LED Doorbell Mod

Okay, I was wondering if I could get some better color into the $4.99 doorbell my house came with, so decided to give this a shot for fun. LEDs are more efficient than regular bulbs and offer better color variety.

The original pushbotton disassembled.

Testing resistance of the original incandescent bulb. When the bulb heats up this would change, but it's a good place to start.

Since Volts = Current (amps) * Resistance (ohms) we could say that if fed 16VDC, this bulb would flow about 0.200 amps. Since Power (watts) = Current (amps) * Volts, this bulb is probably about a 3 watt.

I always wondered how if the doorbell pushbutton is lit how the circuit isn't completed and the bell isn't always actuated, but it looks like the small current running through the bulb isn't enough to trigger the bell. Once you press the button though, the resistance goes to zero (copper springs make contact, see below) and you get the noise inside where the bell is. Cool, we can work with that.

I picked up some cool blue small LED from Radio Shack. Each drops 3-3.5V and likes 20mA current.

The original setup in the background, and the new one constructed from a cheapo Radio Shack project board, two blue LEDs and a 4700ohm 1/4Watt resistor (later replaced w/ 1kohm for brighter light). Since LEDs only light up when fed a positive voltage, I hooked up two, one for each direction of the AC coming from the source in the garage. In this setup, each light pulses 60 times per second, but only one at a time.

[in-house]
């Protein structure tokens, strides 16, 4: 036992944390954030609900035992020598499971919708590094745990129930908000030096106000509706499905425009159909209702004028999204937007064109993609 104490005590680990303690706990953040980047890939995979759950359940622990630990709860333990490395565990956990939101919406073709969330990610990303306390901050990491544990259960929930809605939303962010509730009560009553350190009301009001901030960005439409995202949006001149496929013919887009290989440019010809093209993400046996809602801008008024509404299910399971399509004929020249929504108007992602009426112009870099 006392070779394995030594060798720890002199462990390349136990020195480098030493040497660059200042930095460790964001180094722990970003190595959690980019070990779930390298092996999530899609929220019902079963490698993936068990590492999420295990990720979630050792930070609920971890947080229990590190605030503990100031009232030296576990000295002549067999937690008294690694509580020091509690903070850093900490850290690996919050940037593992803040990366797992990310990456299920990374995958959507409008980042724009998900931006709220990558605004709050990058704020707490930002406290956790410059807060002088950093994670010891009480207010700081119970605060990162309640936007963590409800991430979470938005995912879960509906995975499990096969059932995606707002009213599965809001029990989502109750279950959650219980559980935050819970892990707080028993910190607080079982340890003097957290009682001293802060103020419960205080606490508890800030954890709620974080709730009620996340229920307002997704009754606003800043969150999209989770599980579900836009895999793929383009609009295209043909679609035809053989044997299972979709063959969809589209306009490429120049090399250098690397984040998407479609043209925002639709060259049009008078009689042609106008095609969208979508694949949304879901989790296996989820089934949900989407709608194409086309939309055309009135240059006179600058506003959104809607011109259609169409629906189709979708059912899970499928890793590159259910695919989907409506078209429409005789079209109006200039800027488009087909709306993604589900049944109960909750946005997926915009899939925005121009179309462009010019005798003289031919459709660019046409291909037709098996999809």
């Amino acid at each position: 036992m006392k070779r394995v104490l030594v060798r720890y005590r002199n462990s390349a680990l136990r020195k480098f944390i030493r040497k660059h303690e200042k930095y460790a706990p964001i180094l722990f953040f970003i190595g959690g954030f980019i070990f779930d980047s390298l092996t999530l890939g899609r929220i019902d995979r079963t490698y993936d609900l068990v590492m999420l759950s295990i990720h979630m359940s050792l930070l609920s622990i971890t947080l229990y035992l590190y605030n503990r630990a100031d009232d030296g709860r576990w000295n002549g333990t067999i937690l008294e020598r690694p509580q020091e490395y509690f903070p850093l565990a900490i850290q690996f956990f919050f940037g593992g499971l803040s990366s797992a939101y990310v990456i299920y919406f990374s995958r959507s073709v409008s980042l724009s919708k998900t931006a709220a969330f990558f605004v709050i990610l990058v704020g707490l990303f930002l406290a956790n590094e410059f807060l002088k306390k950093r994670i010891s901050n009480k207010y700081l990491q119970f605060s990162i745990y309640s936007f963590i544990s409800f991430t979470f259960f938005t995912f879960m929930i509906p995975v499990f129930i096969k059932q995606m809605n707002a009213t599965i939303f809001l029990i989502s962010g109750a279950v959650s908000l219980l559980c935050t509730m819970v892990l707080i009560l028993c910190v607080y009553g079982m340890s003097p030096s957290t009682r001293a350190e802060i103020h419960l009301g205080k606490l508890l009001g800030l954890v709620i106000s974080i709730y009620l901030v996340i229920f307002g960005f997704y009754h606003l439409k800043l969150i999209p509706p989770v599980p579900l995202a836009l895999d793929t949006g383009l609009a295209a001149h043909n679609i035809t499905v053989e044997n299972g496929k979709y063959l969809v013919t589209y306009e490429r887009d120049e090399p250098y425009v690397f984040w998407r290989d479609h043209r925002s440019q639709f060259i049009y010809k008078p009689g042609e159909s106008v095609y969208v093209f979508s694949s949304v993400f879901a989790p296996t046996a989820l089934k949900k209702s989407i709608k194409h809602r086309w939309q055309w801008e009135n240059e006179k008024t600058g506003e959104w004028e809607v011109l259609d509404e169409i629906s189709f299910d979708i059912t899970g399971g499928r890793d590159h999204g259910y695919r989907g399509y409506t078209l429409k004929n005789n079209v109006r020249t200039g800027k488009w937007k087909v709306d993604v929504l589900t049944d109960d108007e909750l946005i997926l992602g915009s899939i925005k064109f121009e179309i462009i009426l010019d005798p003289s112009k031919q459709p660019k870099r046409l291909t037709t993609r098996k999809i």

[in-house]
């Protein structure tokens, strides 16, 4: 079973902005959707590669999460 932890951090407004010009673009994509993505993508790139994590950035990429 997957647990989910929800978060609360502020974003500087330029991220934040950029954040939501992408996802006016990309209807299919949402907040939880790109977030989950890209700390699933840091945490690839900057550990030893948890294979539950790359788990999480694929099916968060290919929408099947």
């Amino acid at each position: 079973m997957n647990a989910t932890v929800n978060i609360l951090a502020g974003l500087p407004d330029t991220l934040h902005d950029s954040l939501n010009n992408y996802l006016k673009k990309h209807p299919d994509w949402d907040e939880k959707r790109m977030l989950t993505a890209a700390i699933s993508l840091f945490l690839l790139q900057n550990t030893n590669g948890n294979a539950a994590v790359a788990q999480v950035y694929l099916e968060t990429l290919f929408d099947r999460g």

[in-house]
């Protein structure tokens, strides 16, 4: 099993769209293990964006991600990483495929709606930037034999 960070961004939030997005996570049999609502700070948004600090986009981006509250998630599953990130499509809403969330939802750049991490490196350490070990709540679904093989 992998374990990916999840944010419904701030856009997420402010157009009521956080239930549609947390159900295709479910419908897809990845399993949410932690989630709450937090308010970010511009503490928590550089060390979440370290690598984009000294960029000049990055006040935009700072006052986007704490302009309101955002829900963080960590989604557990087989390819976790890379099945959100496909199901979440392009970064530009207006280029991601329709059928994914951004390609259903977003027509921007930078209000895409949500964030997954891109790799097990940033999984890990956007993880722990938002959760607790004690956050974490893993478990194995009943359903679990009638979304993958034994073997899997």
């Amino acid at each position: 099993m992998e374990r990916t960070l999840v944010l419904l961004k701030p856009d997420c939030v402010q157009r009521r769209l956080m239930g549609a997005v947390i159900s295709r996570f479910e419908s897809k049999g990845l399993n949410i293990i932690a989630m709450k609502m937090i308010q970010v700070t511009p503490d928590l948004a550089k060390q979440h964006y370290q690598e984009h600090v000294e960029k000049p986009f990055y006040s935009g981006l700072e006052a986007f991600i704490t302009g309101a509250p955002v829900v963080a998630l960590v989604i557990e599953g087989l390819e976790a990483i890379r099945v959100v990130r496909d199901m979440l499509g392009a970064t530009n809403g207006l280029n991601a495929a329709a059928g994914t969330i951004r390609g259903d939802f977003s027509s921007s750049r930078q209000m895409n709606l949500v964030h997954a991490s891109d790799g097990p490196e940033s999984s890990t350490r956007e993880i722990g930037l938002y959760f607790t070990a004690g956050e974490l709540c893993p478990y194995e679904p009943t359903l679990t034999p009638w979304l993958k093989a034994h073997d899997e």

Oooh, that soldering job is nasty!

The small transformer in the garage steps the 120VAC down to about 20VAC for the doorbell circuit, and this is what I hooked into to test the light before installing outside.

Test probes connected

Whoa, it works!

I spent some time nerding up a spreadsheet for this one. I was concerned about how LEDs like DC power and I was replacing a single low resistance bulb with two of these on an AC circuit.

With the 20VAC through 4700 ohm resistor the light wasn't very bright. Using the spreadsheet, I dialed in to a 1000ohm resistor and estimated a max current of about 20mA (light blue line), which is about right.

(click image for Excel spreadsheet)

Installed outside before "upgrading" the resistor to 1000ohm for more light.

The 1000ohm resistor installed in the circuit now peaks at about 375mW power consumption (see below), at an average of less than 0.25 watts. This is way less than the original bulb, so in theory the house won't burn down as a result of this mod.

Anyway, that's it! For less than $10 and a bit of soldering you can make a doorbell that will make your wife say "Wow, that's great, now do something productive."


2009 03 14